croft

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See also: Croft

English[edit]

Pronunciation[edit]

Etymology 1[edit]

The noun is derived from Middle English croft, crofft, croffte, croofte, crofte (small, usually enclosed, agricultural land, often adjoining a house; any enclosed land, courtyard),[1] from Old English croft (enclosed field); further etymology uncertain,[2][3] but possibly from Proto-Germanic *kruftaz (a hill; a curve), from Proto-Indo-European *grewb- (to bend; arch, crook, curve); see also crop. The English word is cognate with Middle Dutch kroft, krocht, crocht (high and dry land; a field on the downs), Middle Low German kroch (enclosed piece of farmland or pasture), Scots croft, craft (croft).[2]

The verb is derived from the noun.[4]

Noun[edit]

croft (plural crofts)

  1. An enclosed piece of land, usually small and arable and used for small-scale food production, and often with a dwelling next to it; in particular, such a piece of land rented to a farmer (a crofter), especially in Scotland, together with a right to use separate pastureland shared by other crofters.
    Synonym: quillet
    • 1530: Sir John Campbell of Glenurchy (in a lease to his "weil belouit" servant John M'Conoquhy V'Gregour)
      ...to haue set and for malis and service...the four markland of Kincrakin...with the croft of Polgreyich and the croft that Ewin M'Ewin was wount to haue...
    • 1819 September 19, John Keats, “To Autumn”, in Lamia, Isabella, the Eve of St. Agnes, and Other Poems, London: Printed [by Thomas Davison] for Taylor and Hessey, [], published 1820, OCLC 927360557, stanza 3, page 139:
      Hedge-crickets sing; and now with treble soft / The red-breast whistles from a garden-croft; / And gathering swallows twitter in the skies.
Translations[edit]

Verb[edit]

croft (third-person singular simple present crofts, present participle crofting, simple past and past participle crofted)

  1. (intransitive) To do agricultural work on one or more crofts.
  2. (transitive, archaic) To place (cloth, etc.) on the ground in the open air in order to sun and bleach it.
Translations[edit]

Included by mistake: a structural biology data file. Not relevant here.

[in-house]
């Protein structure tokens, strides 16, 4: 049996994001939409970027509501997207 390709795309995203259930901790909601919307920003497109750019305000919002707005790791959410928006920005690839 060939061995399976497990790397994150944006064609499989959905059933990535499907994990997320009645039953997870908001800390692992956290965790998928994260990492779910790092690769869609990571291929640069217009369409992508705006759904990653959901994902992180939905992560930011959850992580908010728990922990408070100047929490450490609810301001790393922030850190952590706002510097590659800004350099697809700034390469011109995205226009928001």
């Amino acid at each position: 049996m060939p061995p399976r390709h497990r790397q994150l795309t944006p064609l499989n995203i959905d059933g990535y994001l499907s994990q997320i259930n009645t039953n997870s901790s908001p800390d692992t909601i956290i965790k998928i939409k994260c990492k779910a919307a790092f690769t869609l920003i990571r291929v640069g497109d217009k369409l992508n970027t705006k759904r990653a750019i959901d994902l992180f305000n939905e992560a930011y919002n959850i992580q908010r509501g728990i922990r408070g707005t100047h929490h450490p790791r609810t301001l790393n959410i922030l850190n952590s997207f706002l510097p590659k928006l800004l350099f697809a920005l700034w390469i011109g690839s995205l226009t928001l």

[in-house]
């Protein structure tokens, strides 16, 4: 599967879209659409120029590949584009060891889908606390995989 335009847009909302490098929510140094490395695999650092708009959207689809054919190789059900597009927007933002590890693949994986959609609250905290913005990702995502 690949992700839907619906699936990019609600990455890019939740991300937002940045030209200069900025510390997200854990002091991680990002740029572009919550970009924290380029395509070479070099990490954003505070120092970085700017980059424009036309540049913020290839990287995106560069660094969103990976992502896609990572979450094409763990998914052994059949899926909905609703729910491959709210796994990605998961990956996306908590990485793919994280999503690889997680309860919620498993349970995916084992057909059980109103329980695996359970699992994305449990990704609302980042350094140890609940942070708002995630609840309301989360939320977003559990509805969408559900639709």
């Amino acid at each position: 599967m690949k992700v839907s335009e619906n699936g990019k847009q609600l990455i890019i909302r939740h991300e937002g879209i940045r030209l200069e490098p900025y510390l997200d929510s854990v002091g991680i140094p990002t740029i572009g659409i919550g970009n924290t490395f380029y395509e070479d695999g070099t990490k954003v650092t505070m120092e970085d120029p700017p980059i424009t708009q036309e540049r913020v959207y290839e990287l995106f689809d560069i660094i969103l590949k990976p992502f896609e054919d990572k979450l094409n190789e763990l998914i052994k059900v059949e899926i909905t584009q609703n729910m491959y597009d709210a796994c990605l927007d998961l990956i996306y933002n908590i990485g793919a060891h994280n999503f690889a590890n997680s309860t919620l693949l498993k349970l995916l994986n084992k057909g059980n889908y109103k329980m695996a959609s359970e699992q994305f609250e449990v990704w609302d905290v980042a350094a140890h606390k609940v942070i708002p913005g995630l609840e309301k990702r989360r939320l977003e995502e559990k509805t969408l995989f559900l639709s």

Derived terms[edit]

Etymology 2[edit]

From Middle English croft, crofte, croufte, crufte (crypt; vault), from Old English cruft,[5] from Latin crupta, crypta (crypt; vault),[6] from Ancient Greek κρυπτή (kruptḗ), feminine form of κρῠπτός (kruptós, concealed, hidden; secret), from κρύπτω (krúptō, to conceal, hide; to obscure) (further etymology unknown) + -ος (-os). The English word is cognate with Middle Dutch croft, crocht, crochte, crogt, cruft, crufte (modern Dutch krocht (underground cavity, cave; underground vault, crypt)), Middle Low German krucht, kruft (crypt), Old High German cruft (Middle High German kruft (cave; crypt)).[5] Doublet of grotto and crypt.

Noun[edit]

croft (plural crofts) (archaic)

  1. An underground chamber; a crypt, an undercroft.
  2. A cave or cavern.
Derived terms[edit]
Translations[edit]

Etymology 3[edit]

A variant of carafe.[7]

Noun[edit]

croft (plural crofts)

  1. (archaic) A carafe.

References[edit]

  1. ^ croft, n.” in MED Online, Ann Arbor, Mich.: University of Michigan, 2007, retrieved 16 August 2019.
  2. 2.0 2.1 croft, n.1”, in OED Online Paid subscription required, Oxford: Oxford University Press, 1893.
  3. ^ croft, n.” in Lexico, Dictionary.com; Oxford University Press.
  4. ^ croft, v.”, in OED Online Paid subscription required, Oxford: Oxford University Press, 1893; “croft, v.” in Lexico, Dictionary.com; Oxford University Press.
  5. 5.0 5.1 croft, n.2”, in OED Online Paid subscription required, Oxford: Oxford University Press, June 2011.
  6. ^ crufte, n.” in MED Online, Ann Arbor, Mich.: University of Michigan, 2007, retrieved 16 August 2019.
  7. ^ croft, n.3”, in OED Online Paid subscription required, Oxford: Oxford University Press, 1893.

Further reading[edit]

Anagrams[edit]